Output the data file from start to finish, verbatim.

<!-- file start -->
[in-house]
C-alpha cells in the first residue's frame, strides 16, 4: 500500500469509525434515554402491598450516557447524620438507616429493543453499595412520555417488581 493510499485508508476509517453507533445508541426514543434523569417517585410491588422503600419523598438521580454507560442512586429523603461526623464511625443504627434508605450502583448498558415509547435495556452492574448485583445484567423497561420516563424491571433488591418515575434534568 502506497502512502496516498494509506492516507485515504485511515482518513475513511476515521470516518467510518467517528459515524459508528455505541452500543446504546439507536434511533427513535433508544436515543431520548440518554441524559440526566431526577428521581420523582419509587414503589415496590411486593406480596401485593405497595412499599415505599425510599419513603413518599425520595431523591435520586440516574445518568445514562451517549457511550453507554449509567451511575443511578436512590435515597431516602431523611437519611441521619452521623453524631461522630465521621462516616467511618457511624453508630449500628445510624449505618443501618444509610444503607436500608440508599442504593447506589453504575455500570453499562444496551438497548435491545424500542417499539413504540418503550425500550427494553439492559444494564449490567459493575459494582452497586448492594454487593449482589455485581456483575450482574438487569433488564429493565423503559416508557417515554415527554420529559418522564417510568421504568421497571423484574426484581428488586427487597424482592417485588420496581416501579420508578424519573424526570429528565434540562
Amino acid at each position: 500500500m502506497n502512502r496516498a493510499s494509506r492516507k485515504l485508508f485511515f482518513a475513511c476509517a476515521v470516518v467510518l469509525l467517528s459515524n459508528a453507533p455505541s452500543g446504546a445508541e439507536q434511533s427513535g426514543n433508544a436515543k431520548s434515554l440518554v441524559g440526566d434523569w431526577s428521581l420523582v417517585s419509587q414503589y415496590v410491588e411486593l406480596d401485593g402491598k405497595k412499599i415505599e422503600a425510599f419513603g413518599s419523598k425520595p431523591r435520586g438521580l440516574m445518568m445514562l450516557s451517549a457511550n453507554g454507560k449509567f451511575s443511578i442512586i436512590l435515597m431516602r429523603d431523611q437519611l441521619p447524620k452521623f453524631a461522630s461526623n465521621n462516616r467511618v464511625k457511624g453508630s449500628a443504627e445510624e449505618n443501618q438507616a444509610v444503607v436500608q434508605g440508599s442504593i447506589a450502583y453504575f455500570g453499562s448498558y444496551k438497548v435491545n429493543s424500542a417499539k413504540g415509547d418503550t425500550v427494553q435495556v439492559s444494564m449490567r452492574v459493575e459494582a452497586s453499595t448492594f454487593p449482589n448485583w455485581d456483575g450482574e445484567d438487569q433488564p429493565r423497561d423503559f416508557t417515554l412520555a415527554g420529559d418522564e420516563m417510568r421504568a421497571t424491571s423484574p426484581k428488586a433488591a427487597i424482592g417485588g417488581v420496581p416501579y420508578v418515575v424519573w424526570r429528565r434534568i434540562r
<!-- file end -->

[in-house]
C-alpha cells in the first residue's frame, strides 16, 4: 500500500469509525434515554402491598450516557447524620438507616429493543453499595412520555417488581 493510499485508508476509517453507533445508541426514543434523569417517585410491588422503600419523598438521580454507560442512586429523603461526623464511625443504627434508605450502583448498558415509547435495556452492574448485583445484567423497561420516563424491571433488591418515575434534568 502506497502512502496516498494509506492516507485515504485511515482518513475513511476515521470516518467510518467517528459515524459508528455505541452500543446504546439507536434511533427513535433508544436515543431520548440518554441524559440526566431526577428521581420523582419509587414503589415496590411486593406480596401485593405497595412499599415505599425510599419513603413518599425520595431523591435520586440516574445518568445514562451517549457511550453507554449509567451511575443511578436512590435515597431516602431523611437519611441521619452521623453524631461522630465521621462516616467511618457511624453508630449500628445510624449505618443501618444509610444503607436500608440508599442504593447506589453504575455500570453499562444496551438497548435491545424500542417499539413504540418503550425500550427494553439492559444494564449490567459493575459494582452497586448492594454487593449482589455485581456483575450482574438487569433488564429493565423503559416508557417515554415527554420529559418522564417510568421504568421497571423484574426484581428488586427487597424482592417485588420496581416501579420508578424519573424526570429528565434540562
Amino acid at each position: 500500500m502506497n502512502r496516498a493510499s494509506r492516507k485515504l485508508f485511515f482518513a475513511c476509517a476515521v470516518v467510518l469509525l467517528s459515524n459508528a453507533p455505541s452500543g446504546a445508541e439507536q434511533s427513535g426514543n433508544a436515543k431520548s434515554l440518554v441524559g440526566d434523569w431526577s428521581l420523582v417517585s419509587q414503589y415496590v410491588e411486593l406480596d401485593g402491598k405497595k412499599i415505599e422503600a425510599f419513603g413518599s419523598k425520595p431523591r435520586g438521580l440516574m445518568m445514562l450516557s451517549a457511550n453507554g454507560k449509567f451511575s443511578i442512586i436512590l435515597m431516602r429523603d431523611q437519611l441521619p447524620k452521623f453524631a461522630s461526623n465521621n462516616r467511618v464511625k457511624g453508630s449500628a443504627e445510624e449505618n443501618q438507616a444509610v444503607v436500608q434508605g440508599s442504593i447506589a450502583y453504575f455500570g453499562s448498558y444496551k438497548v435491545n429493543s424500542a417499539k413504540g415509547d418503550t425500550v427494553q435495556v439492559s444494564m449490567r452492574v459493575e459494582a452497586s453499595t448492594f454487593p449482589n448485583w455485581d456483575g450482574e445484567d438487569q433488564p429493565r423497561d423503559f416508557t417515554l412520555a415527554g420529559d418522564e420516563m417510568r421504568a421497571t424491571s423484574p426484581k428488586a433488591a427487597i424482592g417485588g417488581v420496581p416501579y420508578v418515575v424519573w424526570r429528565r434534568i434540562r